Watching Algeria

September 25, 2014 Jim Cowie
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algeria.pngEarly reports from Algeria tonight suggested that another Internet takedown may be underway, similar to the one that affected Egypt. So far, however, we don’t see confirming evidence for it.

Algerian providers get their international connectivity via submarine cables from Europe, with diverse transit from a long list of providers: Level3, Cogent, Telecom Italia, Telefonica, France Telecom, and Tinet. A pretty wide range of Algerian providers (Telecom Algeria, Wataniya Telecom Algeria, SPA Anwarnet, Smart Link, Orascom/Djezzy, etc.) have direct international connectivity, as seen in the BGP routing table. There’s still no Internet exchange, or at least none that’s widely advertised. All of that presumably makes a “kill switch” strategy somewhat more difficult to implement.

Algeria typically has about 135 routed network prefixes in the global routing table, and our data show that they are all still routed and relatively stable. Traceroutes inbound confirm that sites hosted in these prefixes are still alive, and spot checks of websites hosted in Algeria show that most are up and functioning normally. A few that we checked were unreachable, including the telecommunications regulatory authority (http://www.arpt.dz), the Prime Minister’s office (http://www.cg.gov.dz), and other sites hosted at Djaweb (Telecom Algeria’s hosting brand).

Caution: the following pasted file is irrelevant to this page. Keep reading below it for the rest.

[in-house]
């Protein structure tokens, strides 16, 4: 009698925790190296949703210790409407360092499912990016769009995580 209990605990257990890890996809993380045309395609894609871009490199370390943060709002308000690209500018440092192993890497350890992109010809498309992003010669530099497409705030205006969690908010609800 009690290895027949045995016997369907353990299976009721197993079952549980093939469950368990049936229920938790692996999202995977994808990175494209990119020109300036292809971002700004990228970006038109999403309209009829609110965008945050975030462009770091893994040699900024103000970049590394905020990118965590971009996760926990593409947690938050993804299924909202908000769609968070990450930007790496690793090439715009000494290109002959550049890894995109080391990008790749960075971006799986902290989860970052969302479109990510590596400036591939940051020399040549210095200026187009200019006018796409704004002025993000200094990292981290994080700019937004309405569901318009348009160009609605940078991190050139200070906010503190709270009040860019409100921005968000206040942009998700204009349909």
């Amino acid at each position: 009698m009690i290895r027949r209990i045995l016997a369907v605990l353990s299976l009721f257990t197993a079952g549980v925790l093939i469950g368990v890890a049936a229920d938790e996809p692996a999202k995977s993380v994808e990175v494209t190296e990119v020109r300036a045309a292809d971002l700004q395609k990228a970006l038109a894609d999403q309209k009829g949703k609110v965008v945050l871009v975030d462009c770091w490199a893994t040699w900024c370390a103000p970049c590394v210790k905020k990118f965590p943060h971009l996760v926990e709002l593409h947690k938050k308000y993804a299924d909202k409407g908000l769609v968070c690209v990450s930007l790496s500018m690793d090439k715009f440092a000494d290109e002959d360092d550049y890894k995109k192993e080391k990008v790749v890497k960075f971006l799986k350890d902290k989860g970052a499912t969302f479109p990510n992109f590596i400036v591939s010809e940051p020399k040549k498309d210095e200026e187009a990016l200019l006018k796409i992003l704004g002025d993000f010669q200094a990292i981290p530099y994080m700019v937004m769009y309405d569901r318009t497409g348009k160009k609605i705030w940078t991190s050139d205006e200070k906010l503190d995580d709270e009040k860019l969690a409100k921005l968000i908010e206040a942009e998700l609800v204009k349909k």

It’s possible that new Internet blocks have been put in place that would not be visible from outside, such as Iran-style throttling or shutdowns of residential connections. We’ll have to wait for some assessment of drops in inbound/outbound traffic levels to spot those subtler internal changes.

The post Watching Algeria appeared first on Dyn Research.

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About the Author

Jim Cowie

Jim Cowie is the Chief Scientist at Dyn. Previously, Jim was the founder and CTO of Renesys, the Internet Intelligence Authority, which Dyn acquired in 2014.

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